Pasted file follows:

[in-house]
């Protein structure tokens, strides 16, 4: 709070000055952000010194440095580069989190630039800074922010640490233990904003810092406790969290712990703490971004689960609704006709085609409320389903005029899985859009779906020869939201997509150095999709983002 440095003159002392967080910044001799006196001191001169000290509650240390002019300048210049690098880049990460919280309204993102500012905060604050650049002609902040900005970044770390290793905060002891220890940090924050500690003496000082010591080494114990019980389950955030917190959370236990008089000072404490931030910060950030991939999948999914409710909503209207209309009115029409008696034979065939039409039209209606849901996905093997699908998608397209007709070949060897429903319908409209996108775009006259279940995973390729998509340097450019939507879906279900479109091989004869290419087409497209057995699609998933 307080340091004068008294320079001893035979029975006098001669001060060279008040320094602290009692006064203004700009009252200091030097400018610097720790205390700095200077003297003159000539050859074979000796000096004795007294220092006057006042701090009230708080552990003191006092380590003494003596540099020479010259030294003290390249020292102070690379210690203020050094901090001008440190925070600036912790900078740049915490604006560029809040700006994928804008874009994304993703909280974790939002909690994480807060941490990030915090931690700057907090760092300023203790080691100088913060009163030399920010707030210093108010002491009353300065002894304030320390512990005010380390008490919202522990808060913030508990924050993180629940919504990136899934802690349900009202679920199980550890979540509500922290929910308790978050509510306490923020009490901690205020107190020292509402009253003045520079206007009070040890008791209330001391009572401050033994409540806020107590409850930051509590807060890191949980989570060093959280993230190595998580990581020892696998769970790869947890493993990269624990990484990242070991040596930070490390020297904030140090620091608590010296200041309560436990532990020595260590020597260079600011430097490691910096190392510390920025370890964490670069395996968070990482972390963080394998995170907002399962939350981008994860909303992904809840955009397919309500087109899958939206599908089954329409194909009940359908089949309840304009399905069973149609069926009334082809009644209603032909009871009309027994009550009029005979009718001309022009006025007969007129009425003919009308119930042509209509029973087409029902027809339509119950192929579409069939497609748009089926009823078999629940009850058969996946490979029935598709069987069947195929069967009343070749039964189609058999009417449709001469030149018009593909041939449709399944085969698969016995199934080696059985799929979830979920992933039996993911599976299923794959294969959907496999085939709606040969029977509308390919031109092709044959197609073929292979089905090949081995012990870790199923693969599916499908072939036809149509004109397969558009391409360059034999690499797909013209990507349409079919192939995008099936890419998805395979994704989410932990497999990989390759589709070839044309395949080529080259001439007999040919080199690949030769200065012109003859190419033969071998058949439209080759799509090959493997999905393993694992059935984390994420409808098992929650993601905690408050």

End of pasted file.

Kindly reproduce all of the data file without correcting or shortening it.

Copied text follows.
[in-house]
């Protein structure tokens, strides 16, 4: 709070000055952000010194440095580069989190630039800074922010640490233990904003810092406790969290712990703490971004689960609704006709085609409320389903005029899985859009779906020869939201997509150095999709983002 440095003159002392967080910044001799006196001191001169000290509650240390002019300048210049690098880049990460919280309204993102500012905060604050650049002609902040900005970044770390290793905060002891220890940090924050500690003496000082010591080494114990019980389950955030917190959370236990008089000072404490931030910060950030991939999948999914409710909503209207209309009115029409008696034979065939039409039209209606849901996905093997699908998608397209007709070949060897429903319908409209996108775009006259279940995973390729998509340097450019939507879906279900479109091989004869290419087409497209057995699609998933 307080340091004068008294320079001893035979029975006098001669001060060279008040320094602290009692006064203004700009009252200091030097400018610097720790205390700095200077003297003159000539050859074979000796000096004795007294220092006057006042701090009230708080552990003191006092380590003494003596540099020479010259030294003290390249020292102070690379210690203020050094901090001008440190925070600036912790900078740049915490604006560029809040700006994928804008874009994304993703909280974790939002909690994480807060941490990030915090931690700057907090760092300023203790080691100088913060009163030399920010707030210093108010002491009353300065002894304030320390512990005010380390008490919202522990808060913030508990924050993180629940919504990136899934802690349900009202679920199980550890979540509500922290929910308790978050509510306490923020009490901690205020107190020292509402009253003045520079206007009070040890008791209330001391009572401050033994409540806020107590409850930051509590807060890191949980989570060093959280993230190595998580990581020892696998769970790869947890493993990269624990990484990242070991040596930070490390020297904030140090620091608590010296200041309560436990532990020595260590020597260079600011430097490691910096190392510390920025370890964490670069395996968070990482972390963080394998995170907002399962939350981008994860909303992904809840955009397919309500087109899958939206599908089954329409194909009940359908089949309840304009399905069973149609069926009334082809009644209603032909009871009309027994009550009029005979009718001309022009006025007969007129009425003919009308119930042509209509029973087409029902027809339509119950192929579409069939497609748009089926009823078999629940009850058969996946490979029935598709069987069947195929069967009343070749039964189609058999009417449709001469030149018009593909041939449709399944085969698969016995199934080696059985799929979830979920992933039996993911599976299923794959294969959907496999085939709606040969029977509308390919031109092709044959197609073929292979089905090949081995012990870790199923693969599916499908072939036809149509004109397969558009391409360059034999690499797909013209990507349409079919192939995008099936890419998805395979994704989410932990497999990989390759589709070839044309395949080529080259001439007999040919080199690949030769200065012109003859190419033969071998058949439209080759799509090959493997999905393993694992059935984390994420409808098992929650993601905690408050």